What’s new for NEA?


At last week’s NEA Representative Assembly, a new leadership team was elected that included Lily Eskelsen Garcia as president, Becky Pringle as Vice President, and Princess Moss as Treasurer. They are not the first women or women of color in these positions, but having all three positions filled by women of color is precedent setting. Lily is certainly a change in personality from outgoing President, Dennis van Roekel, but the question on a lot of members’ minds is, “will this lead to changes in how NEA does business?” This article from Politico is a  nice introduction to Ms. Eskelsen Garcia as any, and shows both things that concern, and things that could point the way to a better direction for NEA.

Let’s start with the bad. Eskelsen Garcia’s defense of the work of the Gates Foundation in education is not inspiring. Even Randi Weingarten had to bow to pressure from members to not take money from Gates for the AFT Innovation fund. I’m not going to belabor this point since others have made it before, so for more on why the Gates Foundation is not a friend of education read Anthony Cody. Least you think I hold a low opinion of their work just because they are horn-ing in on my professional turf, the same critique has been made about their funding of health initiatives. Giving them a “B+” reminds one of the grading curve that can occur when you have a star athlete, or the child of a big donor in a class.

What else gives me pause, is her continued un-critical embrace of Common Core standards, which I remain skeptical of. I’ve met and heard Eskelsen Garcia in person, and her statements on CCSS have been consistent. She loves the standards and feels that they cannot be assessed with bubble test (presumably they are too creative or open, or some-such). Since many of the standards seem to be written precisely to become a multiple-choice questions, but given that, it would seem that she either thinks the new tests are going to allow for this creativity, and if they don’t she would oppose them. My own student’s experience with the test can be summed up in the comment one of them made, “It’s the same as the old test, it’s just on a computer.” Computer-adaptive algorithms that are supposed to roll-out next year will not change that.

So since the tests do not reflect Eskelsen Garcia vision of how the standards should be assessed, therefore they should be abandoned. What was never clear to me from her was how we were supposed to get from “these tests are bad and should be gone” to the “gone” part. Here is where I get more hopeful. The NEA campaign against “Toxic Testing”  shows the organization moving in that direction. This is a very small effort and testing that is required under federal law in ESEA will not go quietly into that good night just because of one petition. It’s going to take a concerted effort with members getting behind it and leaders pushing and pulling it along. For those who hate both the standards and the tests, read here to see an explanation of why getting rid of the test may well be enough to get rid of the standards.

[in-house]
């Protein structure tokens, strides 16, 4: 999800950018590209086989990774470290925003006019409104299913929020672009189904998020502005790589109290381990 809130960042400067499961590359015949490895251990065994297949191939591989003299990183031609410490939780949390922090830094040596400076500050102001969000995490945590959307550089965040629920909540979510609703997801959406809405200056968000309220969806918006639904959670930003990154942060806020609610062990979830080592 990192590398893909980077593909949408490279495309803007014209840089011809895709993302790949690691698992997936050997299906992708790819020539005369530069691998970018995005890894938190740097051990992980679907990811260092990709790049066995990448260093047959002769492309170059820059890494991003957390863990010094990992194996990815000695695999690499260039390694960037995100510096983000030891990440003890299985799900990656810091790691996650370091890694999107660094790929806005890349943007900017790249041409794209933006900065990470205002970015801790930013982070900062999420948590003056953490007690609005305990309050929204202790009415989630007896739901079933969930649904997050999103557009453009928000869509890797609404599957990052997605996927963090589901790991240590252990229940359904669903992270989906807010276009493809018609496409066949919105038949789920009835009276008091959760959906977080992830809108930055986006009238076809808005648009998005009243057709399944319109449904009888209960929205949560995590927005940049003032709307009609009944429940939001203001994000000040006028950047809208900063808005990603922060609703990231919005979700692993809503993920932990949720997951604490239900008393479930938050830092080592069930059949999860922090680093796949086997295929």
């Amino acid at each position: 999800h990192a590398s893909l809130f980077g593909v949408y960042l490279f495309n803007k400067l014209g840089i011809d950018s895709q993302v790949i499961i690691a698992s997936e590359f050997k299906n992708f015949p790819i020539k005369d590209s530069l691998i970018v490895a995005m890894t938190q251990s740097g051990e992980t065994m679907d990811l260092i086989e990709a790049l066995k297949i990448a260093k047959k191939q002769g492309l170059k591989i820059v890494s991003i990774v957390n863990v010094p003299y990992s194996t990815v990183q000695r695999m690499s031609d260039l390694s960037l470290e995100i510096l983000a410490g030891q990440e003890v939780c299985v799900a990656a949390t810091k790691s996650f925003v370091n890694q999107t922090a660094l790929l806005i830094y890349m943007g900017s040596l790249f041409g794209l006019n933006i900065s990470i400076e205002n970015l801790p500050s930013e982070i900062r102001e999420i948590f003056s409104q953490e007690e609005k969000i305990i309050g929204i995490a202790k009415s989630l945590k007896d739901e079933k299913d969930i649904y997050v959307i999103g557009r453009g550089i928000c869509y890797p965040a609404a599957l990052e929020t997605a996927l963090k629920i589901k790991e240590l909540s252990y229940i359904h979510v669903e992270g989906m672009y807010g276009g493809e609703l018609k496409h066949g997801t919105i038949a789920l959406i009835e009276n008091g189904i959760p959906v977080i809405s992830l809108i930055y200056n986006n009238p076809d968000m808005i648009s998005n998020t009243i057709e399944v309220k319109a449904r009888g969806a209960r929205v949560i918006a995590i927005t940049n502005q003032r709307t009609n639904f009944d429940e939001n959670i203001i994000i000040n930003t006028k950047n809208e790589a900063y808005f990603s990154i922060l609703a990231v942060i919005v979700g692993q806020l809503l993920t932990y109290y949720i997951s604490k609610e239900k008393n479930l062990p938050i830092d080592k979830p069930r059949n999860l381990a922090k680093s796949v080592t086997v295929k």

Now for what makes me really hopeful. Lily Eskelsen Garcia has a history of political action that’s talked about in the Politco piece. She worked for increased funding of public education in Utah and ran for congress. Not an easy task in a red state, although one that does value children and public education. If she continues to look out to the membership and the public more, rather than sitting around with getting cozy with the good old boys and gals in DC, she has a chance to make a difference. But, we cannot sit back and make that happen. We need a plan, we need leadership, and if we don’t get it, we will lead. We need to tell Lily and NEA  we applaud your stand campaign on testing, but we need to know where this is going. We are willing to follow you on this fight, but we want a serious effort on your part because we’re serious about this too.

Here are some suggestions on an effective campaign against high stakes testing:

  1. You’re going to have to explain to all members what this means, and to do a BIG push. State and local affiliates will need to push this as well (which may mean changing their policy). Just posting it on your website and Facebook page will NOT get the job done;
  2. We need to bring parents and communities along on the idea that the benefits of testing are limited, and we’re over-testing students, and are in NO way an accurate measure of teacher performance;
  3. You’re going to have to explain to locals and states that have agreed to using tests for teacher evaluations that this is bad for all teachers, and is really bad for them (they probably already realizing the last part) and you’re going to have to support them in trying to get out from under these ridiculous agreements;
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